Identity

pexels-photo-26135.jpg

As social beings we are wired to experience our thoughts and emotions in connection with others. These connections and our reactions and responses determine how meditative our life can be. This is why I’d like to begin a series of posts about this context here.

We might or might not have had an easy start with connections as children. During our first two decades we are highly dependent on those around us. In those connections and interactions we form our basic patterns of living.

Identity

A strange thing happens after that, at least in Western cultures. We get the idea that we are independent, and suddenly it seems possible to choose an identity. Also we are expected to know who we are and what we want, and yet we easily feel lost in a bewildering world of different possibilities, life styles, cultures and behaviors.

FullSizeRender-50.jpg

I remember myself how exciting and scary it was to leave school and move on into “my own” life. For 18+ years I had learned to form my thoughts and behaviors based on my home environment and suddenly I felt dropped into a big, cold, adult ocean. I felt like I could now finally do what I wanted to do, but I had no or too many ideas of who I was and what I wanted and didn’t want. Years of adventure, trial and error, living and learning followed and I more or less discovered that identity can feel very fixed in some situations, and in others be very open and fluid. And that my own resiliency depends on this fluidity.

Naturally we are soft and flexible creatures who don’t need to lock into one fixed set of opinions, one unchanging identity and lifestyle. Actually fixed identities have advantages and disadvantages. An identity limits what we can see, think, relate to, experience and imagine. On the one hand a more fixed identity might feel safe. On the other hand it limits us. The formation of our stable ego identity is necessary and healthy, but it doesn’t need to be rigid. Learning to stay flexible, open and vulnerable can become a choice that can lead us to become a different presence in our world.

bud-sun-flower-flower-green-53152.jpeg

How did it all begin?

Since humans first appeared on this planet, we have lived and thrived in groups, in connection to and with others. We are born and live within social groups that train us in their social norms, ethics, and practices. And within our group we are given a name and a function—an identity. And we learn to act and to fear based on what our tribe knows and has taught us thus far. Many very different cultures have formed in this way.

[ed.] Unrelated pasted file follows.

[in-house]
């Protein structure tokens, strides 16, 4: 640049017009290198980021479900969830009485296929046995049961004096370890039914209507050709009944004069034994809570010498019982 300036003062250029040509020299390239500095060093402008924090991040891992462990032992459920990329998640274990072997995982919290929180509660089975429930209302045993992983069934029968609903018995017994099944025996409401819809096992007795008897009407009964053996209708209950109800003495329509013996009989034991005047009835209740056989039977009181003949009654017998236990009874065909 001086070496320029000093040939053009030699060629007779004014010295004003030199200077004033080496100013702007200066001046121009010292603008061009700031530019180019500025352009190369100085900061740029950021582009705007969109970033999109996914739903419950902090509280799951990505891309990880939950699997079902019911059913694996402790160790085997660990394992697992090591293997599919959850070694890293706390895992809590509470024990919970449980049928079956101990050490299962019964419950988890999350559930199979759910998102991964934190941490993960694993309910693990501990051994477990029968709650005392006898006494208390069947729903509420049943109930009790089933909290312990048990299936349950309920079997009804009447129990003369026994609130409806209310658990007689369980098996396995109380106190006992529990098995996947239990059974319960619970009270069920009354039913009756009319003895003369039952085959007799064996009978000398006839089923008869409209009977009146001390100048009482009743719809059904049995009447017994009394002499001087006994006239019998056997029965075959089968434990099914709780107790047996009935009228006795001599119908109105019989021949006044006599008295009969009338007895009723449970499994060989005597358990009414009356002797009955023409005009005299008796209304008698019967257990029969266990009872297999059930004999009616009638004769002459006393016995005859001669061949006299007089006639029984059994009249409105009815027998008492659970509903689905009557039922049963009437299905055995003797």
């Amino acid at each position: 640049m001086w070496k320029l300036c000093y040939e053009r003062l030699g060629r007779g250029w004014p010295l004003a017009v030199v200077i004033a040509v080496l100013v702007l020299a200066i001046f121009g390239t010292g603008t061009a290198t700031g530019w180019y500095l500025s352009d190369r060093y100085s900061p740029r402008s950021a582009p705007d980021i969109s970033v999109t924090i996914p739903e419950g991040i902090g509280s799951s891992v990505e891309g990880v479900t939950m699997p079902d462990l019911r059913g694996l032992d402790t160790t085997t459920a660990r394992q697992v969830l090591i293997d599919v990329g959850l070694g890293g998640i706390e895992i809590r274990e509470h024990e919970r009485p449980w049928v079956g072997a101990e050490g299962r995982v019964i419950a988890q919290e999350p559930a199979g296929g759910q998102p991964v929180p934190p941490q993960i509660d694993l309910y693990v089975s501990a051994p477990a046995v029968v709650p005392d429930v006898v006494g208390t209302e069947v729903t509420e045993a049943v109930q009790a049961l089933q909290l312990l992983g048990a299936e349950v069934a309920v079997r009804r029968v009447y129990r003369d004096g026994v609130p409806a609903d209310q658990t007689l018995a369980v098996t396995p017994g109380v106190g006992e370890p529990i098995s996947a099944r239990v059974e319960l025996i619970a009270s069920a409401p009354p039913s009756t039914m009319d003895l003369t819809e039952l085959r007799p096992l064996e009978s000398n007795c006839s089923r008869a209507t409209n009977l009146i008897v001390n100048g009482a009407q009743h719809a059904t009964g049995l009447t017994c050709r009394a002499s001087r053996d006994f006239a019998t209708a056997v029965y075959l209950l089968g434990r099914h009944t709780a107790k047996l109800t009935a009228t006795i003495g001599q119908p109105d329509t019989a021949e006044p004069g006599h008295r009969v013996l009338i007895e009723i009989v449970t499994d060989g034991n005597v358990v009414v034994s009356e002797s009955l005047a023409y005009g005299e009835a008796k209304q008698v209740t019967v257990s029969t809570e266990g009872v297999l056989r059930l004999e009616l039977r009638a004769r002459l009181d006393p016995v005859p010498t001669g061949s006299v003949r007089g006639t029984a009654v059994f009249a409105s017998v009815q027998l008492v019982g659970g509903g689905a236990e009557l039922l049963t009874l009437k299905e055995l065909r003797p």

We each have learned to act and react in a way that has kept us in a relatively safe place within our own group and system. We learned to do our job, to care for others, and possibly to add our very own take and style to what was already given to us. In this way we have grown and developed as individuals and as a species and over a great span of time our different tribes have been learning to connect more or less peacefully.

pexels-photo-57826.jpeg

Vulnerability

As we connect to and integrate with others, there’s an inherent vulnerability. How much do we show up as individuals and how much do we adopt the style and function our culture hands us? How much do we dare to add our own color? To show our individuality, our ideas and our own take on things we need to be courageous and brave.

We long for peace and acceptance by others. We also have individual perspectives that sometimes drive us to react to and even fight with others. Within these dynamics we learn to open to accept difference, to understand, and to love. Whenever we feel ourselves acting out of the habitual, automatic responses of a fixed identity, we might not feel like we are having a lot of choices. But as we stop, notice, reflect, and then choose consciously, we might feel more space in the widening of our identity. And then with more options we might also get confused and enter into new processes of crises, possible failure and further learning and growing!

 

How does this relate to a more meditative life?

We know what it feels like when we are consciously aware, and we know what it feels like when we try not to notice or feel. We know when we attempt to stay “safe” in our own fixed view, in our own known boundaries, in the small group we feel we belong, and in the denial and avoidance of other perspectives.

IMG_4866.JPG

Living a more meditative life, we can be curious about what’s coming next. Sometimes it can even feel like being in a pool of awareness, of transient situations and experiences. There are many situations where we need to know what to do and how to act. At other times we can be open, just aware moment by moment, alert and also trusting that we will be okay as our mind and awareness are open. Our life naturally takes on the challenge of forming connections and being in groups of belonging. We can more consciously choose how to modify our identity, finding a particular role in the world, and finding communities that we feel resonate with who we are or who we want to become.

The meditative life does not necessarily change the fact of identity, because identity is how we connect with and integrate with others. But it allows for fluid movement in and out of identity, and for choice rather than a sense of entrapment within fixed views and rigid structures.

The coming posts will go a bit deeper into our experience in this context.

Enjoy your week,

Love,

Anka

Advertisements

Leave a Reply

Fill in your details below or click an icon to log in:

WordPress.com Logo

You are commenting using your WordPress.com account. Log Out / Change )

Twitter picture

You are commenting using your Twitter account. Log Out / Change )

Facebook photo

You are commenting using your Facebook account. Log Out / Change )

Google+ photo

You are commenting using your Google+ account. Log Out / Change )

Connecting to %s